Those of us in the multiple sclerosis (MS) community understand the power of sharing the journey with others, and I know I’ve gotten a lot out of my conversations with other MS warriors. I wanted to share an answer to a question I received from a MyMSTeam member who recently wrote looking for advice about a topic we all know: MS and heat. Check out her question, along with my answer regarding what has helped me along the way.
Question: How do you handle random heat/flushing incidents? Do you have any solutions that have helped you?
Answer: Temperature fluctuation and heat intolerance can be a very challenging part of life for those of us living with MS. I experienced body temperature changes for years without knowing why. When I was diagnosed with MS in 2019, I remember a light bulb switching on in my head. That “a-ha!” moment explained why I could go from borderline hypothermic freezing to streaking through my house with an ice pack strapped to my rear. It can be very “whiplashy” to say the least. One thing I’ve found helpful is to be prepared for all situations.
As we approach the summer weather, the inevitable reality of heat comes back into play. The days of getting excited for a hot summer day are long over. In fact, for many of us with MS, summer brings on a cautionary game of how to survive the weather without exacerbating our already tricky MS symptoms. It’s easy to bundle up and plug in a heating pad when Jack Frost rolls around, but there’s only so much we can do to stay cool in the summer, aside from getting into the frozen pizza freezer at the grocery store. (True story: I’ve done this and unfortunately was asked to leave, so I don’t recommend trying that.)
So, how do I navigate the sporadic heat flush that causes me to feel dizzy, nauseous, weak, and even light-headed? Get ready to experiment! I have found a few creative ways to manage the hotter months so I can still enjoy myself without staying locked in my house like a caged animal glued to the air conditioner.
Much like an onion, layers are vital for anyone battling heat intolerance. If you get chilly, throw on a layer. Feeling flushed? Take off a layer. I like to wear light fabrics that offer good airflow. Stay away from anything with nylon. And it’s always a good idea to avoid fabrics that cling or are too tight. You can also find UV-protective clothing that doesn’t absorb heat as much as standard fabrics. Light-colored fabrics are always a wise choice. I also like to dunk a ball cap in ice water before heading out on really hot days. Keeping your head cool can reduce your overall body temperature.
As soon as the temperature is over 80 degrees, I bring an ice pack with me pretty much wherever I go. I fell in love with ice packs from ReLeafpack because they’re soft, eco-friendly, and stay cool for over two hours. With a variety of sizes, it’s easy to even stick one in the back of your pants or shorts, and it’s easy to hide, but you should use the brand and style that feels most comfortable for you.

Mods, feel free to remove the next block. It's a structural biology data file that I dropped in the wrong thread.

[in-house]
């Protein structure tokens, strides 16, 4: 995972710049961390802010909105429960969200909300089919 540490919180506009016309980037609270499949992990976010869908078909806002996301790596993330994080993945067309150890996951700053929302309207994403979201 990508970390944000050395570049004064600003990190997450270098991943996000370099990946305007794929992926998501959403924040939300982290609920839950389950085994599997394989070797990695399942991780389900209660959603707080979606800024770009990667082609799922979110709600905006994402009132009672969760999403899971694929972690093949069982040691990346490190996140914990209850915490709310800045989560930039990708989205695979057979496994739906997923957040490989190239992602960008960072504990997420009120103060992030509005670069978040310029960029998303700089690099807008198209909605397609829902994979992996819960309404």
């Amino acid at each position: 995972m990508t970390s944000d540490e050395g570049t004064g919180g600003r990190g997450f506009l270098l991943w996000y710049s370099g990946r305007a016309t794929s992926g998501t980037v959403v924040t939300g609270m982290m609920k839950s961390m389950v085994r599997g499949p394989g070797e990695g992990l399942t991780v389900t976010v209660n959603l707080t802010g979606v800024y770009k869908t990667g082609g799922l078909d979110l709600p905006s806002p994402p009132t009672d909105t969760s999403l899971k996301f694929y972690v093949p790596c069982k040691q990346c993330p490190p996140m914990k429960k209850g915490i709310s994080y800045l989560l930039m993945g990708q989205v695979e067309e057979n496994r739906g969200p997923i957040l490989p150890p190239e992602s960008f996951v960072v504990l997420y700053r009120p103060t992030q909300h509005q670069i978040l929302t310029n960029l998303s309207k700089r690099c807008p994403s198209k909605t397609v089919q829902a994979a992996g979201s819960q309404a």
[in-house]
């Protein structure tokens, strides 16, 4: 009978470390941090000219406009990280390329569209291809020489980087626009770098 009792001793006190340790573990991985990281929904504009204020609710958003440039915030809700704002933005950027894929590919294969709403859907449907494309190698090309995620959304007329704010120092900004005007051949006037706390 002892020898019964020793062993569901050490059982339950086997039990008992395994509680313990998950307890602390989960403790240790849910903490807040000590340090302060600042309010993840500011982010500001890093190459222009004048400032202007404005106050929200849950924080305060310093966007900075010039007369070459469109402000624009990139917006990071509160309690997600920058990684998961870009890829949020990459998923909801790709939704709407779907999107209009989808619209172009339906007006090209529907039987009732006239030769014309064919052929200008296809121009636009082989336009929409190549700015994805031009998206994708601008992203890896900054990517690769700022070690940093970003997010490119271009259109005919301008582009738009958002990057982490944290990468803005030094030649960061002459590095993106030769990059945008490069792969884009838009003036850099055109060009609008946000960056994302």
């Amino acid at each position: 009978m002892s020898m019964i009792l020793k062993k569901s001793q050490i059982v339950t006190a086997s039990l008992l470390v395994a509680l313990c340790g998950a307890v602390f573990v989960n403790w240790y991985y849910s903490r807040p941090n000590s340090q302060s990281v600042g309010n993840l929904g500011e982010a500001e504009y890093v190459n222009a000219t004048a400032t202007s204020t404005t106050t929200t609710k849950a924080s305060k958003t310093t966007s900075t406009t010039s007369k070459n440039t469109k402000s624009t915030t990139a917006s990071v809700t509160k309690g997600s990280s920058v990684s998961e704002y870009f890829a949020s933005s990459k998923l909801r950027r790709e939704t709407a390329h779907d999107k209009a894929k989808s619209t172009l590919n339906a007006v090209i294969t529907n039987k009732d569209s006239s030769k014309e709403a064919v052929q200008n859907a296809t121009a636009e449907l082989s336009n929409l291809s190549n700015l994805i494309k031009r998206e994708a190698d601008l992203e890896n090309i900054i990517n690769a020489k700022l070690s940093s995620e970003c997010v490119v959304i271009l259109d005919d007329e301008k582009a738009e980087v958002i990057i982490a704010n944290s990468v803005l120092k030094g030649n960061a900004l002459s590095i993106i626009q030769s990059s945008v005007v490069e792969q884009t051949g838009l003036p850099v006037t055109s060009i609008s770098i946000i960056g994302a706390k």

I use a micro-misting water bottle designed for houseplants and fill it with ice water. I throw it in my bag each day so I can spritz myself when I feel the heat becoming too intolerable. The fine mist offers a cool, refreshing release without soaking myself down when I’m out and about.
Sunshades and parasols can be great to make sure you stay shaded. I can even get overheated riding in the car with the air conditioner on. Sun coming through the car window can make my skin hurt at times. Window shades that stick directly onto the inside of your car window are a great solution.
There are so many products available to combat heat intolerance. Cooling vests, cool wraps, personal fans that go around your neck, and more. Explore locally or online to find what works for you. The more products you try, the better you will be able to figure out your ideal heat arsenal. When in doubt, open your freezer and hang out with the frozen peas for a second.
There’s nothing worse than having to stay home when your family wants to hit the beach on a hot summer day. Find a beach or pool that offers cabana rentals to remain shaded. You can even find a 10-by-10-foot pop-up tent at Walmart for around $50. Pop it up and bask in the shade, along with your other heat-repelling tools, of course.
It’s also a good idea to make plans around the weather whenever possible. I try to stick to outdoor activities that take place early in the morning or early evening. I dine inside where it’s cool or opt for patio dining that offers misting devices.
Avoid things that will worsen your heat intolerance. Hot tubs, hot baths, staying outside in 90-degree weather all day long, wearing a Spandex bodysuit in the summer — these are probably all things you want to avoid.
Although I embrace these heat hacks, I know there are many more that I’m not aware of. Share your heat tolerance strategies in the comments below so we can all benefit from what’s worked for the rest of the community.
Good luck and stay cool!
MyMSTeam columnists discuss multiple sclerosis from a specific point of view. Columnists’ articles do not reflect the opinions of MyMSTeam staff, medical experts, partners, advertisers, or sponsors. MyMSTeam content is not intended as a substitute for professional medical advice, diagnosis, or treatment.